• research a topic and write a well-organized paper that develops their claims in dialogue with the sources
  • revise and improve their papers
    present their ideas orally

NEW this summer! In this special section of College Writing, with a focus on popular culture and public art, unique to the Purchase College, you will experience hands-on writing at the Neuberger Museum, as well as writing in different genres .

Session II: Monday, June 6 - Monday, August 1

Online Synchronous | 4 credits | Core: Basic Communication |Instructor: Alysa Hantgan

View course on myHeliotrope

Communications

COM 1500

The history and impact of communication technologies are examined, beginning with speech and moving forward through print and digital media, advertising and public relations, media regulation and potential, and ending with a consideration of the future.

Session I: Monday, June 6 - Friday, July 1

Online Asynchronous | noncredit | $625 Instructor: Allison Kahn

View course on myHeliotrope.

COM 3710

Television is much more than a passive, incessant means of diversion—it is a powerful environment of ideas, emotions, and values that influences people’s thoughts, actions, and relationships. Students become acquainted with current issues concerning television in society and explore the impact of television on society. Aspects examined include the 1950s and mass culture, viewer response, serial/episodic structure, and the rise of cable.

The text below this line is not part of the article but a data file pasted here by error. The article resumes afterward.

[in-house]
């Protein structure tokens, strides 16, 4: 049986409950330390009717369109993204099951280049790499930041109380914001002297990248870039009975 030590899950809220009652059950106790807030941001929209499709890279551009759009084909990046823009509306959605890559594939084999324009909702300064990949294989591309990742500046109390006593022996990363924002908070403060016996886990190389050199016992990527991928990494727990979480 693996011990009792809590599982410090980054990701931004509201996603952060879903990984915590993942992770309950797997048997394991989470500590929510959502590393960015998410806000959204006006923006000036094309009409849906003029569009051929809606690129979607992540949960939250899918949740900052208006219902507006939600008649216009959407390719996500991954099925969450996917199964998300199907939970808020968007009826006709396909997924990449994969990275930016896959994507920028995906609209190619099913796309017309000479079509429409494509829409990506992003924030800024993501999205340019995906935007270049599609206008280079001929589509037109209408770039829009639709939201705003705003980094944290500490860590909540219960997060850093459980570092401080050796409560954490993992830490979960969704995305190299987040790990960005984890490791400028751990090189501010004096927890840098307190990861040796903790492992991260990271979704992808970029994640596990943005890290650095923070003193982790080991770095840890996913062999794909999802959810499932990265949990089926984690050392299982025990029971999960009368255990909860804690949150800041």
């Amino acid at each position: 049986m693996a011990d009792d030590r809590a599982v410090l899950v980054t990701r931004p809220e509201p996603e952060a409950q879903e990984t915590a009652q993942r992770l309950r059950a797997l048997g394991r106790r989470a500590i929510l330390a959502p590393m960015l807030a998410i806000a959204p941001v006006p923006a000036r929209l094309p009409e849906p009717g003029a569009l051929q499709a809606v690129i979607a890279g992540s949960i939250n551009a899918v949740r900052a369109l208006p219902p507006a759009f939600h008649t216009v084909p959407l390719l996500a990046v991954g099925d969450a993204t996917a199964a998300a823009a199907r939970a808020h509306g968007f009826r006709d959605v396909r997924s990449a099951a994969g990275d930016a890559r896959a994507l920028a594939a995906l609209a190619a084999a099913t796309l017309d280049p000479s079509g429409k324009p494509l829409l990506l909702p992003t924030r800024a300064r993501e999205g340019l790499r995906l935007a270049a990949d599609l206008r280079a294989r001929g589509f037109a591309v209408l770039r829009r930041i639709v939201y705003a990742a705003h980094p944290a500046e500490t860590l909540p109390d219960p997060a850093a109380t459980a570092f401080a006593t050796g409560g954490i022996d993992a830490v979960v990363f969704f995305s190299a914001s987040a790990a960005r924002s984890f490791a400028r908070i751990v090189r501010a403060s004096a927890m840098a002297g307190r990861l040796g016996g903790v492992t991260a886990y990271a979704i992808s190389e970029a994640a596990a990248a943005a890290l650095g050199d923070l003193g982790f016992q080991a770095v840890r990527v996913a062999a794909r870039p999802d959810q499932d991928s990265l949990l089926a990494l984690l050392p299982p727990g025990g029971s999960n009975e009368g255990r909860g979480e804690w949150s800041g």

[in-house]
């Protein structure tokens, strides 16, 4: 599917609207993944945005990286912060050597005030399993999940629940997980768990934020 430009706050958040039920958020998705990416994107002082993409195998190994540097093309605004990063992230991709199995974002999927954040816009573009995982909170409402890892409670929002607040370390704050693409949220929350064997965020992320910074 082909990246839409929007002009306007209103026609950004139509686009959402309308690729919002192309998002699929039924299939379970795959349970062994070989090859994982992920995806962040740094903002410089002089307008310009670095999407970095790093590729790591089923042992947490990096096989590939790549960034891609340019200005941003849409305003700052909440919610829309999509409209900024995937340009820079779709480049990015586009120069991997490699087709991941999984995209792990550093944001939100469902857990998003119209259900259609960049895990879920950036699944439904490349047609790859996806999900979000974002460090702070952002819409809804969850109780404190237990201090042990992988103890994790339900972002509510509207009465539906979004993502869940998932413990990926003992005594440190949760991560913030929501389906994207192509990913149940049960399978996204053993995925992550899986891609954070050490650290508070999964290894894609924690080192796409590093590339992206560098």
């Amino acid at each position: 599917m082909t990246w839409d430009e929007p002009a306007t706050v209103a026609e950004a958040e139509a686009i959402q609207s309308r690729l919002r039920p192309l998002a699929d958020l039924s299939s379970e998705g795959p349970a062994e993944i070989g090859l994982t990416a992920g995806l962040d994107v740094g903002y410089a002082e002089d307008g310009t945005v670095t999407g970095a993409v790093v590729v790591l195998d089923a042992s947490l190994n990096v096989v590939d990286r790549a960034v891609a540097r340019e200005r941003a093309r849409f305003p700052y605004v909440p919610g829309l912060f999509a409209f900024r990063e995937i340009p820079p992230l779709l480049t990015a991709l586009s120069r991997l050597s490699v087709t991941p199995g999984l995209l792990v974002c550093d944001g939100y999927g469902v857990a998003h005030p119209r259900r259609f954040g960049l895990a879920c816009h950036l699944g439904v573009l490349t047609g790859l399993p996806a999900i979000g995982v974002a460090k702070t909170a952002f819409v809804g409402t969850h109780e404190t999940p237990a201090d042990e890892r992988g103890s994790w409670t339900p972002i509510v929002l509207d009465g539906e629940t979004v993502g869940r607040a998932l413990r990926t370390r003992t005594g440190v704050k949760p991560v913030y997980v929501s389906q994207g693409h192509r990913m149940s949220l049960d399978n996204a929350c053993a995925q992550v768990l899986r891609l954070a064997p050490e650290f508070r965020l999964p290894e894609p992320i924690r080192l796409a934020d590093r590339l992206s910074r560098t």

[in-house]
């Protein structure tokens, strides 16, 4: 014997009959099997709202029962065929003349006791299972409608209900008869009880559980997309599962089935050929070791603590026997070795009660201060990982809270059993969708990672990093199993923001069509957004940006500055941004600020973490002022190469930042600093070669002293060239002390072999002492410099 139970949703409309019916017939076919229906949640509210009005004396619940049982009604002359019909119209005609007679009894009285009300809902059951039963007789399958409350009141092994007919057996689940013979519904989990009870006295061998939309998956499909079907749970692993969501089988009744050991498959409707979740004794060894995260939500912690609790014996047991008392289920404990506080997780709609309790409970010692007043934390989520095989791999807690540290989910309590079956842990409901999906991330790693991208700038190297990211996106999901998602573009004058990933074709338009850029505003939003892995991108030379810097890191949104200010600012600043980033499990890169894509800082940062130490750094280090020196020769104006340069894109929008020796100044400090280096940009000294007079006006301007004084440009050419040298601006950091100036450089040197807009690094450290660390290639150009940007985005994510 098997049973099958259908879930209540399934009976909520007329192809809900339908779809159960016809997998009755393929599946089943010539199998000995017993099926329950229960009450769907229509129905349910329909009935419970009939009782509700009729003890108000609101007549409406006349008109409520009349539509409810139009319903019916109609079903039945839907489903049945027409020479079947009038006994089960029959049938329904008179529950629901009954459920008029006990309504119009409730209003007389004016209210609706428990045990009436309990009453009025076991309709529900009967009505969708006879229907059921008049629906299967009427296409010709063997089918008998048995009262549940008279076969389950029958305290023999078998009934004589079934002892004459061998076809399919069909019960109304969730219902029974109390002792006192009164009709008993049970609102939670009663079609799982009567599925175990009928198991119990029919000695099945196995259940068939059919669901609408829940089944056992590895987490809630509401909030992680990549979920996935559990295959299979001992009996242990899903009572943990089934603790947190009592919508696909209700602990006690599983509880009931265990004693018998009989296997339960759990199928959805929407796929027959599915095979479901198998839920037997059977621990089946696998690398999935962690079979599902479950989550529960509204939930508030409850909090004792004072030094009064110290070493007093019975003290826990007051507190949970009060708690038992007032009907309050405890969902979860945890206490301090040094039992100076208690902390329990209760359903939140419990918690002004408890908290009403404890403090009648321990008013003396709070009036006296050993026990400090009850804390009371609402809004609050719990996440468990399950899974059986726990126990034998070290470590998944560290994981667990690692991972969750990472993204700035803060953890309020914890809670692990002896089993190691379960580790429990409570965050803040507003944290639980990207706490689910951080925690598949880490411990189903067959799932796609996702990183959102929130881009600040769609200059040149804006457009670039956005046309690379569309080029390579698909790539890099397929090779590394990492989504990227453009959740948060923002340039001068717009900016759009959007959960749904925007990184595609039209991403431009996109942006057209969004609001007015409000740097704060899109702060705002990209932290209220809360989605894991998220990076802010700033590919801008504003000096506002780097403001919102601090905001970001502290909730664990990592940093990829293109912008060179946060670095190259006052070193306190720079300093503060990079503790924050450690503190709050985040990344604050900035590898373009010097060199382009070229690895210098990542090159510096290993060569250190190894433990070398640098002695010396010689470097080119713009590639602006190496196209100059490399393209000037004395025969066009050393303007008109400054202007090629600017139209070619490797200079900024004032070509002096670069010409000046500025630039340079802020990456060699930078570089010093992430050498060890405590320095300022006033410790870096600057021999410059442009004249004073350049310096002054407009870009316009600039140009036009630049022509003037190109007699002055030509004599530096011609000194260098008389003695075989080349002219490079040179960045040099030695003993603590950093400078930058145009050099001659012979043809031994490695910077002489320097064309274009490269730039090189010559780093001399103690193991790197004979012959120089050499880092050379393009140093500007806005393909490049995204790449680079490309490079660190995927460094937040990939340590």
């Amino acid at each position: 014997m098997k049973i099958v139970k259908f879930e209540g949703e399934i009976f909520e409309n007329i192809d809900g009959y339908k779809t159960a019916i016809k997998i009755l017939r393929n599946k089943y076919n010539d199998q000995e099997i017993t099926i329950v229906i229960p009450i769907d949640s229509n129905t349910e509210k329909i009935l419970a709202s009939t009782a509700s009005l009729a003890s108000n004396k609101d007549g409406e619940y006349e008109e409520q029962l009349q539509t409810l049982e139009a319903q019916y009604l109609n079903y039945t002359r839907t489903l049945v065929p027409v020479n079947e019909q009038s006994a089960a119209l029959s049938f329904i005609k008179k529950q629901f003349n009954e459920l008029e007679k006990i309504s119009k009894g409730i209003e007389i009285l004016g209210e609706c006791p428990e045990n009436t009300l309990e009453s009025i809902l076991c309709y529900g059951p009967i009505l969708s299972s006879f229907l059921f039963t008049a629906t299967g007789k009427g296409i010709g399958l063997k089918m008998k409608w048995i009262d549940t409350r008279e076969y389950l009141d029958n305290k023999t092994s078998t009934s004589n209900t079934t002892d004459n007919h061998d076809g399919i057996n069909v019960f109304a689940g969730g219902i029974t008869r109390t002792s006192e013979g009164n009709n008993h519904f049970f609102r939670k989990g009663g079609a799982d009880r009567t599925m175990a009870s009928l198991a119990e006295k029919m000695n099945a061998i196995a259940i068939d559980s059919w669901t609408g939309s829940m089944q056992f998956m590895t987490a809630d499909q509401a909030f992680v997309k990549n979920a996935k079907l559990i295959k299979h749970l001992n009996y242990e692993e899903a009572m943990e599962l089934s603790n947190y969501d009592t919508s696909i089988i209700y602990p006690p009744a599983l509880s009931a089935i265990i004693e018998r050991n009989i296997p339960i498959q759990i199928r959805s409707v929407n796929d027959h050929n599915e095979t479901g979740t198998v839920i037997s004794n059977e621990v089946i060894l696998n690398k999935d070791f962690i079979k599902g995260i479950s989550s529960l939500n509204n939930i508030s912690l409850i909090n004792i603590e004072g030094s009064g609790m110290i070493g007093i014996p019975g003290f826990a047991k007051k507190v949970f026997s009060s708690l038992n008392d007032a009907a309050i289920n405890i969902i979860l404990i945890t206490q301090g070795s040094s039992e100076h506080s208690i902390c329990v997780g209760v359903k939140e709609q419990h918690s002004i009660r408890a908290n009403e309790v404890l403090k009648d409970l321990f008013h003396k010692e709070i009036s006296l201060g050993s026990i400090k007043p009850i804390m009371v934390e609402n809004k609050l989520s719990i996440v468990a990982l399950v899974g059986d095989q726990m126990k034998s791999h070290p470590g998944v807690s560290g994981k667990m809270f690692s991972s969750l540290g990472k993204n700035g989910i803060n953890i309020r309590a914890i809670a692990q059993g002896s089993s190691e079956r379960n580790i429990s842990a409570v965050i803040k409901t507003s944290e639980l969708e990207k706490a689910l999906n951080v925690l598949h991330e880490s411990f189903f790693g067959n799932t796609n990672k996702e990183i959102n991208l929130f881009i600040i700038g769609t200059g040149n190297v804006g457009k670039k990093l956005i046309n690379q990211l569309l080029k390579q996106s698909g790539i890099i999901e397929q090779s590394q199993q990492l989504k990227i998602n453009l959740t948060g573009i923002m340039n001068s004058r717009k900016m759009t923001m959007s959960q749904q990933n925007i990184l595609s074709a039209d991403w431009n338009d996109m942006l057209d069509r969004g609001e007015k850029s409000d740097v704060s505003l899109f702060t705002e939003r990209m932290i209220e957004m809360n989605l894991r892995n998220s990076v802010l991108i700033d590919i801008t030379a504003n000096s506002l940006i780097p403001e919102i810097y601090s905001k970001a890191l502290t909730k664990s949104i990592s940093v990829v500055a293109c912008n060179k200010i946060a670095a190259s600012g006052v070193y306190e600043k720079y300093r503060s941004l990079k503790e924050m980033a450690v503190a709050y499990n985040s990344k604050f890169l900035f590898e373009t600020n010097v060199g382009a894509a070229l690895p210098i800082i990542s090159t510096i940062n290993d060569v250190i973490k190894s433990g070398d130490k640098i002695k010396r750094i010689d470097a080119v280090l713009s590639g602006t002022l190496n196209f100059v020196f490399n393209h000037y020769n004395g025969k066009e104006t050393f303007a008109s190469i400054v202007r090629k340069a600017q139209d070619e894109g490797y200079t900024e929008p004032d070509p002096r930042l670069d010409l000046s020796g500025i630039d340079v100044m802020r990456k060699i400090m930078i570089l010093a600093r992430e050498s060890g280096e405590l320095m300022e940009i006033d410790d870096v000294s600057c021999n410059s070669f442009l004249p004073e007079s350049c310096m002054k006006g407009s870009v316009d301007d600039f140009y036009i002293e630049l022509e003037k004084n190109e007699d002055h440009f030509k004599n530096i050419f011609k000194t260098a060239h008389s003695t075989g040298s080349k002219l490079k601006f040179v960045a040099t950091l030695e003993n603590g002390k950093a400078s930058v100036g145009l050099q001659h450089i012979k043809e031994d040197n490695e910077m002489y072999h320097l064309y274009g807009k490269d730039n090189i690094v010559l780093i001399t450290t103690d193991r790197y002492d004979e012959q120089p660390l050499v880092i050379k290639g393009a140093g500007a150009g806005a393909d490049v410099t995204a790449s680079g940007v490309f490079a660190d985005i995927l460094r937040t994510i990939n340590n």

Session I: Monday, June 6 - Friday, July 1

Online Asynchronous | noncredit | $625
Instructor: Sharon Zechowski

View course on myHeliotrope.

Environmental Studies

ENV 2050

Students explore the source, fate and effect of contaminants on wildlife, along with what we can do to help through education, science and policy. Through the pairing of introductory ecotoxicological concepts with key case studies, this course spans political, scientific, and public relations realms and teaches the importance of being good global stewards of the environment.

Session III: Tuesday, July 5 - Monday, August 1

Online Asynchronous | noncredit | $625  Instructor: Allyson Jackson

View course on myHeliotrope.

ENV 3030

The environment has become increasingly significant in national and international politics. This course examines the key concepts, players, and issues in environmental policy. Students evaluate the contributions by scientific, political, economic, and social systems to the generation of environmental policy. Environmental topics include population growth, natural resource use, global climate change and energy, endangered species protection, and pollution.